Using appropriate products and techniques gained from many years of experience, UF has published a series of car care guides with the car enthusiast in mind. With careful application and attention to detail, you too can correctly look after your car, make it look amazing and then keep it that way. Protecting your investment starts here …
6. Caring For Wheels & Tyres
Wheels and tyres have a significant impact on the overall appearance of your car. Alloy wheels tend to be sensitive to harsh chemicals and can be scratched by stiff bristles. Typically alloys are expensive to replace, so keeping them in good condition is a worthwhile investment. Tyres also take the brunt of road conditions and are subjected to different types of dressing, many of them silicone-based. Over time these types of dressing cause a build-up of brown residue which apart from being unsightly can can also impact the longevity of the tyre.
Keeping wheels clean is an on-going battle, as inevitably they collect an enormous amount of road grime, tar and harmful brake dust. The temptation may be to use a caustic wheel cleaner to remove these contaminants quickly, but using strong chemicals is very likely to degrade the surface over time and if left for too long on the wheel during the cleaning process will compromise the lacquer and eventually cause it to peel – requiring a complete and expensive wheel refurbishment!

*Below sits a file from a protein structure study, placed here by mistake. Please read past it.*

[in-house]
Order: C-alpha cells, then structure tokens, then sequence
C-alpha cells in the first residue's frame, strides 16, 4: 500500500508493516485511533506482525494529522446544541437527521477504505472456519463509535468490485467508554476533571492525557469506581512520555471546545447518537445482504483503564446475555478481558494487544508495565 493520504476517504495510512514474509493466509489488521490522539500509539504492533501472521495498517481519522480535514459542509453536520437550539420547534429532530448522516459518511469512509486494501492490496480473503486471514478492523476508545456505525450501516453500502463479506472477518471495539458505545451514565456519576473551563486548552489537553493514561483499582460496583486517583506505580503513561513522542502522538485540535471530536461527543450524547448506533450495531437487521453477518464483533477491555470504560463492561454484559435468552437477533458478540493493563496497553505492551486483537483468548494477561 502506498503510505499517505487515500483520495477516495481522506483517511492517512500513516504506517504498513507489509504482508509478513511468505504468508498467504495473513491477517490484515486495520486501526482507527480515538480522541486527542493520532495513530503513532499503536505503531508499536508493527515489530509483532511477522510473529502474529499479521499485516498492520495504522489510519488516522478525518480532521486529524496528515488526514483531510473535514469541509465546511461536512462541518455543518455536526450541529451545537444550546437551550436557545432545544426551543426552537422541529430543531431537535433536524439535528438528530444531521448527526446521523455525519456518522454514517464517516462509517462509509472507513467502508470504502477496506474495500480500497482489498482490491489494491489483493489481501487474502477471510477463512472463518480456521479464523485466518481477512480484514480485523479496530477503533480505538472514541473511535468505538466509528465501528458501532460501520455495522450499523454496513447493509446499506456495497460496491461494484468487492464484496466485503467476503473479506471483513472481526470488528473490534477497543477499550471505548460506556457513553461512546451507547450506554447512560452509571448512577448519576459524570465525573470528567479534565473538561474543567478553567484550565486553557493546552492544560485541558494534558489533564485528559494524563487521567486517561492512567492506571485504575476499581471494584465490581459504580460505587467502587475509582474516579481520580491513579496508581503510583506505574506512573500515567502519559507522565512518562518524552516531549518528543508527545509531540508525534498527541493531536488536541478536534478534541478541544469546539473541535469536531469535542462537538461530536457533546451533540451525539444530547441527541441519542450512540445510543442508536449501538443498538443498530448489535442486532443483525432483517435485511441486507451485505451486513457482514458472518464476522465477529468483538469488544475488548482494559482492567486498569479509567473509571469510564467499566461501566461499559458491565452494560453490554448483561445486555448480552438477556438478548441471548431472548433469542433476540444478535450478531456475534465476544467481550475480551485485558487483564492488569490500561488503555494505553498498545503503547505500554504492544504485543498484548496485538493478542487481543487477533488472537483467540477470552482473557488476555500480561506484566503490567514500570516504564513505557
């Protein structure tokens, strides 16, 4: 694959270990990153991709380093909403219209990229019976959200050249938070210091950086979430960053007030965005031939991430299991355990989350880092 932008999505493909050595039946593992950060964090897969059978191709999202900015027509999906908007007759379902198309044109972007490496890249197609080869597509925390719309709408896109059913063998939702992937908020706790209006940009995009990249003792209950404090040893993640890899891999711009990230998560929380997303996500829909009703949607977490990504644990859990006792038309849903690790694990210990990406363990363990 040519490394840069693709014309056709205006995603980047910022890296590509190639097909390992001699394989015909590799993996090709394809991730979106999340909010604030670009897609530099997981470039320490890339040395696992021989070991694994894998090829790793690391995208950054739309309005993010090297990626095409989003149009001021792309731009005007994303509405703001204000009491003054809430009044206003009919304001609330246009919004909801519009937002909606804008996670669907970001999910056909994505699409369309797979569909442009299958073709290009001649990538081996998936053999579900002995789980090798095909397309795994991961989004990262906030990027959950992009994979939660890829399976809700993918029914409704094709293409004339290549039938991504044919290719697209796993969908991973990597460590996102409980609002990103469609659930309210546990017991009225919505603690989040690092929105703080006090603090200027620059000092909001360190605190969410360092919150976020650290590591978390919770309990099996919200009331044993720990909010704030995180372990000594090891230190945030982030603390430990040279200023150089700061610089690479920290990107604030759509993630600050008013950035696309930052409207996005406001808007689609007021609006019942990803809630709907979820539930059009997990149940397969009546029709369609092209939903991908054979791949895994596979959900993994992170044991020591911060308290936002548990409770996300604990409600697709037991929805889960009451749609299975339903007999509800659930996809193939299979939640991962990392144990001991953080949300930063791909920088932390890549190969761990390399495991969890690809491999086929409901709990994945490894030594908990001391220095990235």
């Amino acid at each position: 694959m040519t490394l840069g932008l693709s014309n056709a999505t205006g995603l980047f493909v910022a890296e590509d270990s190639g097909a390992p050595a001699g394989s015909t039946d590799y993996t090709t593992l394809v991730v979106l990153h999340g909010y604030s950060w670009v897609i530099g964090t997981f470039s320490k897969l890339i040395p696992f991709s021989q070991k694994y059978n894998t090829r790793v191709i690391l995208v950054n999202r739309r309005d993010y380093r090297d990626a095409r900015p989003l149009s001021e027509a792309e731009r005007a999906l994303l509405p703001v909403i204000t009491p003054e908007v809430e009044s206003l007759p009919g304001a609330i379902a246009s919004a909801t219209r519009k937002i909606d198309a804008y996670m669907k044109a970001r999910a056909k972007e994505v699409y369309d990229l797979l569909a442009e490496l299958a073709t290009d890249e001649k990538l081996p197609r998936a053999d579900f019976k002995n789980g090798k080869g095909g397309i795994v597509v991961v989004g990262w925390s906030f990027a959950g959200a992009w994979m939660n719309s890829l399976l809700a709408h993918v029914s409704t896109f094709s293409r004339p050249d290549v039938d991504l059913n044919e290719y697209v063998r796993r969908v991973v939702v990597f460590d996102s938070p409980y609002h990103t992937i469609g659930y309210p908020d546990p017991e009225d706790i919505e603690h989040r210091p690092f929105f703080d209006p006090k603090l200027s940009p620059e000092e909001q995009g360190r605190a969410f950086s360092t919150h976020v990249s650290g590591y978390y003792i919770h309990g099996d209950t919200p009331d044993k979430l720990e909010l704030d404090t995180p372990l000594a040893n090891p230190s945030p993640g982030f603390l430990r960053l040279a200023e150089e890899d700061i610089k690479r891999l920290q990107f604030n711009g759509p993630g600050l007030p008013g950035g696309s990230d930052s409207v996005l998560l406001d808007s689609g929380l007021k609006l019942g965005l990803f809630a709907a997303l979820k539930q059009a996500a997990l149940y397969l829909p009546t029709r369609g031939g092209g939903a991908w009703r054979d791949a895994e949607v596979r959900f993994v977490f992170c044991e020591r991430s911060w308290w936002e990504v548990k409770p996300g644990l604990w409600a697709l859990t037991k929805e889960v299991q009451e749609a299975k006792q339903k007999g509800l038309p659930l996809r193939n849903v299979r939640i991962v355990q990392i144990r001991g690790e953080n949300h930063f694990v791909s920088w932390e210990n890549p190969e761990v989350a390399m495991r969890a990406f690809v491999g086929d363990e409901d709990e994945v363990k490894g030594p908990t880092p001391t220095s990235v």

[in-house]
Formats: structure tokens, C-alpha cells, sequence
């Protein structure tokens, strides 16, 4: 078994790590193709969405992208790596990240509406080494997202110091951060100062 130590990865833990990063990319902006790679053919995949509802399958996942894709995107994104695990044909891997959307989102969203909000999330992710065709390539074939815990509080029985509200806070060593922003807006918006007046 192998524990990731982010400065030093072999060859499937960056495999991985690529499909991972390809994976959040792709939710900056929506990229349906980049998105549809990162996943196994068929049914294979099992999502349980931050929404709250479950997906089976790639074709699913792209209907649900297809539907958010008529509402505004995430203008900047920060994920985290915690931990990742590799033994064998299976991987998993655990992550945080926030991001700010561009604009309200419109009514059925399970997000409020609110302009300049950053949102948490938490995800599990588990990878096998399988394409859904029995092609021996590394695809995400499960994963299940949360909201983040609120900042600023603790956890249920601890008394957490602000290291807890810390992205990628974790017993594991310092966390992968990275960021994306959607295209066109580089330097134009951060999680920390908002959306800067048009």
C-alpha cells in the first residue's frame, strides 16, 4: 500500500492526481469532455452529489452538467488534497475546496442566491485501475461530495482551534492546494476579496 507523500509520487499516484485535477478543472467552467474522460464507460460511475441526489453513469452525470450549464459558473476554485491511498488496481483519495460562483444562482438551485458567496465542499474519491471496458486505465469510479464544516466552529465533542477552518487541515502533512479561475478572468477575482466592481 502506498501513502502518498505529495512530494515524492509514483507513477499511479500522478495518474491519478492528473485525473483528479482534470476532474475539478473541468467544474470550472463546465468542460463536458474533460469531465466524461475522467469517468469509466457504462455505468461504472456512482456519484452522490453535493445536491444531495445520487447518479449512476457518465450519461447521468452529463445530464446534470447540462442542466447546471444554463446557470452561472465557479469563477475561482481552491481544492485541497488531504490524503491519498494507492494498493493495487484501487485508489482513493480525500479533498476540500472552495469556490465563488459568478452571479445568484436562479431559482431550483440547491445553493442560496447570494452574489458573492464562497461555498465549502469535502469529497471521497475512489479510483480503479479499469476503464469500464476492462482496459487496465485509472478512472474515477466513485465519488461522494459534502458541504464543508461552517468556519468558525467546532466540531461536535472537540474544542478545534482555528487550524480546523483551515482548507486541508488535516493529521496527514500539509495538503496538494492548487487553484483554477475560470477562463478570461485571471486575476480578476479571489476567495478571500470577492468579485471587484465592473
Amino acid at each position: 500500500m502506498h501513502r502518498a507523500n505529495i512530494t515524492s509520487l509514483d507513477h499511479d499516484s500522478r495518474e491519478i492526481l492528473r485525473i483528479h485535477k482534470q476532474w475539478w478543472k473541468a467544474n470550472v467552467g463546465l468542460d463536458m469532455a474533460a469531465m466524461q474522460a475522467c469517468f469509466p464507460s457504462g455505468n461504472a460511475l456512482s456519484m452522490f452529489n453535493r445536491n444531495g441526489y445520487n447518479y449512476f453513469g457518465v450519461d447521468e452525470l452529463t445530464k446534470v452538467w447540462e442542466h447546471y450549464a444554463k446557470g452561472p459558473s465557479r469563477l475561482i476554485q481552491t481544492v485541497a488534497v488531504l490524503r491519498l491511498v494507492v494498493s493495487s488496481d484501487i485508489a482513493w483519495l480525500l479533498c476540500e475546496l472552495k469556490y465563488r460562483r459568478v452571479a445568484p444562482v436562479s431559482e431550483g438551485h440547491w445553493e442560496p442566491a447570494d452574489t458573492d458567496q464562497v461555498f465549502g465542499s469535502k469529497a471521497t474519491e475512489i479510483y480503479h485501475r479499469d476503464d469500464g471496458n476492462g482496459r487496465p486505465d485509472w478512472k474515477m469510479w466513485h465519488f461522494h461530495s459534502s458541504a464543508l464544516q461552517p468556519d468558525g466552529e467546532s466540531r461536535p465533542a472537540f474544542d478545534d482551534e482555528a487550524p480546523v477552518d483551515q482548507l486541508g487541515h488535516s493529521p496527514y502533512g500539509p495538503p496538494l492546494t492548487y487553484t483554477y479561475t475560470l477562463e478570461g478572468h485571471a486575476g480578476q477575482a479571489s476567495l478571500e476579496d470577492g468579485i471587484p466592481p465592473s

The key to keeping wheels in pristine condition is to clean them regularly to avoid the need for strong cleaners. Using a pH-balanced wheel cleaner is ideal although their lack of bite will mean contaminants that have been allowed to bake on to the wheel will require agitation with a brush in order to dislodge them. Cleaners with a slight alkaline or acid bias will remove these trouble spots more easily. Some wheel cleaners have a colour-change function which helps to see that it is working. If contamination is particularly evident or after a long drive where the brakes have been used extensively, it may be necessary to use an Iron Contamination or Fallout Remover (refer to 1.1 Safe Removal of Metal Particles).